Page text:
Heat Transfer in Fruit
Researchers face significant challenges in accurately characterizing the thermal conductivity of agricultural products, such as fruit and honey. The data is necessary in properly designing and optimizing commercial food storage and production processes, ensuring a safe and efficient food supply. Reliable thermal conductivity data is essential to understanding freezing, thawing and cooking processes.
Testing the thermal conductivity of such organic materials in the past has been a cumbersome and messy job with inadequate characterization options. Guarded hot plate and other traditional techniques require large sample volumes, unpractical or unrepresentative sample formats, and take hours to administer.
Recent work conducted in collaboration with Dr. Andre Levchenko of Advance Al-Thermo LLC (Princeton, NJ) highlights application of C-Therm’s modified transient plane source (MTPS) technique in the rapid, non-destructive characterization of various agricultural commodities.
The one-sided interfacial technique provides the necessary flexibility to measure solids, liquids, powders and pastes, making it an optimal tool for the variety of formats of foods and agricultural products.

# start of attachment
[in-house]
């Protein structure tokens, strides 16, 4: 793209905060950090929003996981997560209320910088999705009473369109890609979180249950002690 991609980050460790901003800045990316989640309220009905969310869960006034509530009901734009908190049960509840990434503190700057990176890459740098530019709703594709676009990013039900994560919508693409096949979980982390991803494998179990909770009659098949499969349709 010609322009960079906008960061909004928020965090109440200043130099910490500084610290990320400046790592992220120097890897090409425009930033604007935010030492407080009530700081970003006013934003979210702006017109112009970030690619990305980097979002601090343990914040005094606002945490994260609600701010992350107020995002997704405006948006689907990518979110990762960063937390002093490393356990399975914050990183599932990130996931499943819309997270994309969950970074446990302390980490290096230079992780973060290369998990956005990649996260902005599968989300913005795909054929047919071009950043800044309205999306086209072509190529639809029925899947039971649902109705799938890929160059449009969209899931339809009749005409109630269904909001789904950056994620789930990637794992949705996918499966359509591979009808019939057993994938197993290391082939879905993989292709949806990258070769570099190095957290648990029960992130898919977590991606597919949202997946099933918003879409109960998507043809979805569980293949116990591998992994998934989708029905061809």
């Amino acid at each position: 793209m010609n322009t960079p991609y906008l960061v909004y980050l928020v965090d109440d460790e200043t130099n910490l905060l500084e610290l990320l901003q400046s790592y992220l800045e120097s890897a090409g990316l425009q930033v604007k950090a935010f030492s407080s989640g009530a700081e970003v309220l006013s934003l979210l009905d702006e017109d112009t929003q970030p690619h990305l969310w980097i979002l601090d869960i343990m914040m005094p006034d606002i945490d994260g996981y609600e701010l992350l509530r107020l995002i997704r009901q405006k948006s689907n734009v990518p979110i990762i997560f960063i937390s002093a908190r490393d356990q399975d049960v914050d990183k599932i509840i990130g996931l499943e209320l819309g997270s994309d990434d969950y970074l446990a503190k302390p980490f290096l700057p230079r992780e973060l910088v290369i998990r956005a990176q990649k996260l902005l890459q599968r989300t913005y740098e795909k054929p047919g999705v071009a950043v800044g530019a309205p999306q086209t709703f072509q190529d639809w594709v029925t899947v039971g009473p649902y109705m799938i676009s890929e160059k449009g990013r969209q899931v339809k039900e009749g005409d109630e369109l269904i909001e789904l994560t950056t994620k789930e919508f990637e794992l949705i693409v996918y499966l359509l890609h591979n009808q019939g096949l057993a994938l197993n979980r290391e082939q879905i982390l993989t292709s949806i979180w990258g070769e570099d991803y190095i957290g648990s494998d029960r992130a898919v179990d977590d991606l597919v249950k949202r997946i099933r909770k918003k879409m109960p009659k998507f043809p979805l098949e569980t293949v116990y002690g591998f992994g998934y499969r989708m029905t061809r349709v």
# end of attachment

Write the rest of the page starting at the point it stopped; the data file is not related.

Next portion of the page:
How to Measure the Thermal Conductivity of Fruits
Fruits are complex solids whose major component is water, and the thermal conductivity of fruit is thus very close to that of water. (The water content for the majority of fruits studied is between 85-92 wt %.) The thermal conductivities for the fruits tested is between 0.42 and 0.56 W/(m·K). See Figure 1.
Levchenko’s work additionally extended to the characterization of honey. Among other nutrients, honey contains large amounts of carbohydrates. The thermal conductivity of honey is 0.377 measured with the MTPS. While some older published reports place the value for honey to be as high as 0.493 W/(m·K), honey contains only 15 – 18 wt% of water, so its thermal conductivity is dominated by the carbohydrates. The thermal conductivity of various sugars are in the range of 0.2-0.3 W/(m·K). Therefore the thermal conductivity of honey is significantly lower than water as reported by Levchenko.
Learn more about the MTPS technique in the rapid, non-destructive characterization of various other biological materials.